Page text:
fare which might be used” as well
as how effective a civil defense
program will or will not be against
these weapons.
Courses Encouraged.
Cities were told to encourage
their residents to take courses in
such self-protection measures as
first aid, fire prevention, emer
gency health and sanitation and
ether courses sponsored by the
local Red Cross or other com
munities agencies.
Householders are also to be
■urged to equip themselves with
necessary tools and supplies for
the protection of their families.
Just what tools and supplies
should be accumulated ujll be
listed, theh planners saitfll in a
forthcoming “what-to-do” booklet.
As for shelters, the plan empha
sized that providing shelters for
all the people in all places is
financially impossible. These three
types of shelter were recom
mended :
Maximum strength shelters to
Tse built in limited numbers for
key personnel and facilities im
portant to the community’s safety
in an emergency.
Mass Shelters Suggested.
Subways, underground garages,
reinforced basements of masonry
buildings and new reinforced con
crete shelters for masses of the
Reinforced portions of base
ments or shored-up dugouts for
small groups and families in resi
dential areas.
It was announced that detailed
plans for practical and inexpen
sive family shelters and more
elaborate communal shelters are
being prepared. Meanwhile, city
planners were urged to review cur
rent building codes to insure ade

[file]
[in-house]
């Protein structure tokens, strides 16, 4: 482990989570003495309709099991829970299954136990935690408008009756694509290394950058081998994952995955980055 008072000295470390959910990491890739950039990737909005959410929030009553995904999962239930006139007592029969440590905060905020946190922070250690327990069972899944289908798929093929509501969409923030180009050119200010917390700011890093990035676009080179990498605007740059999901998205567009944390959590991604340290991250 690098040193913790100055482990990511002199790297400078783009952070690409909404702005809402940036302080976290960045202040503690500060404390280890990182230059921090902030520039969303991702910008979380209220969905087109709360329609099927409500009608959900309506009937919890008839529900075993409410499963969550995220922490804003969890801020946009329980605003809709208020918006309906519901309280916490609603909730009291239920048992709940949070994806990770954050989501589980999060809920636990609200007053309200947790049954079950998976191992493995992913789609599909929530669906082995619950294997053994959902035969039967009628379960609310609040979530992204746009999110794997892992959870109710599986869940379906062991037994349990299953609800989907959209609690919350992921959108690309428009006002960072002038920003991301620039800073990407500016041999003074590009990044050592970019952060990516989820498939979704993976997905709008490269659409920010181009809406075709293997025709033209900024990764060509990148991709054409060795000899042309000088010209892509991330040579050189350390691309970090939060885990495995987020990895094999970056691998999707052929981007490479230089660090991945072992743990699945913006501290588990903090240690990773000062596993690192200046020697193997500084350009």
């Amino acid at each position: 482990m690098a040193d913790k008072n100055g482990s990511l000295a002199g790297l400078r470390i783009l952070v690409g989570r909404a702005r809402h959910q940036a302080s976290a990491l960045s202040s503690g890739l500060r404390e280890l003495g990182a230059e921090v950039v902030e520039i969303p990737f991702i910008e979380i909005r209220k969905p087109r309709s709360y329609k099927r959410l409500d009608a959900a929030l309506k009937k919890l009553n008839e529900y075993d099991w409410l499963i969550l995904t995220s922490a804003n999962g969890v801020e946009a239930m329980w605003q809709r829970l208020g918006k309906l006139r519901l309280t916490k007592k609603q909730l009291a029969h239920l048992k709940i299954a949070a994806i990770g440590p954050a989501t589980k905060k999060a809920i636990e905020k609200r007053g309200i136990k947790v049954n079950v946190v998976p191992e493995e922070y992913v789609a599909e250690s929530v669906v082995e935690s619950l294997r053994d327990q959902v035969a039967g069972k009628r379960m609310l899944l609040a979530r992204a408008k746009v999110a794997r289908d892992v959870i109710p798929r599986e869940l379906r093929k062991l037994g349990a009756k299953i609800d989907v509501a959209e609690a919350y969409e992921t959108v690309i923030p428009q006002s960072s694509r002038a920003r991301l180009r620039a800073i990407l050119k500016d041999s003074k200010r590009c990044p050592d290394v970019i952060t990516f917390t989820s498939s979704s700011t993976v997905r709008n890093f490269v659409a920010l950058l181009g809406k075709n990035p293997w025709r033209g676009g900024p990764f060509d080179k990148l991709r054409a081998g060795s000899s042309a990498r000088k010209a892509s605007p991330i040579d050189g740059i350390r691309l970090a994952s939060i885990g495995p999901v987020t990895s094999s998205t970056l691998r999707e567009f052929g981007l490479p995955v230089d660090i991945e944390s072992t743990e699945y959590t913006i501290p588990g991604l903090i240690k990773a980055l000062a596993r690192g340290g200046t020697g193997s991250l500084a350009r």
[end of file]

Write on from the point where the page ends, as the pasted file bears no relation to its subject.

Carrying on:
quate strength in at least one
part of a basement for the protec
tion of tl^pt building’s occupants.
On the score of evacuation, the
plan reported the proposed Fed
eral civil defense agency is not
planning for widespread removal
of the people before an attack.
City and State planners were
urged, however, to keep evacua
tion in mind and set up the neces
sary plans.
No State Ready Yet.
Although the civilian defense
office in the NSRB has been urg
ing the States and cities for many
months to start civil defense
planning, both Paul J. Larsen
whose resignation as civil defense
director was announced today, anc
Jam^i J. Wadsworth, the acting
director, said they knew of n<
Text of President's Message
The text of President Tru
man’s message to Congress on
submitting the civil defense re
port follows:
I transmit herewith for the con
sideration of the Congress a re
port entitled “United States Civil
Defense” which has been, sub
mitted to me by ttte chairman of
the National Security Resources
This report provides a set of
suggested guide-posts for States
and local communities, who have
the principal responsibility for
organizing and training the many
types of specialized groups needed
to cope with the potential damage
of devastating modern weapons.
This report also sets forth a
basic plan for the Federal Govern
ment’s part in the National civil
defense effort, and recommends
Federal civil defense legislation!
and the establishment of a Civil
Defense Administration.
I believe this report presents a
sound and workable outline of
civil defense problems we face,
and what the Federal, State and
local Governments Should do to
meet them. «
I urge the members of the Con
gress to consider this report care
fully over the next few weeks as
1 " ' 1 '■ 1 . - - .
a basis for the enactment of legis
lation in the near future.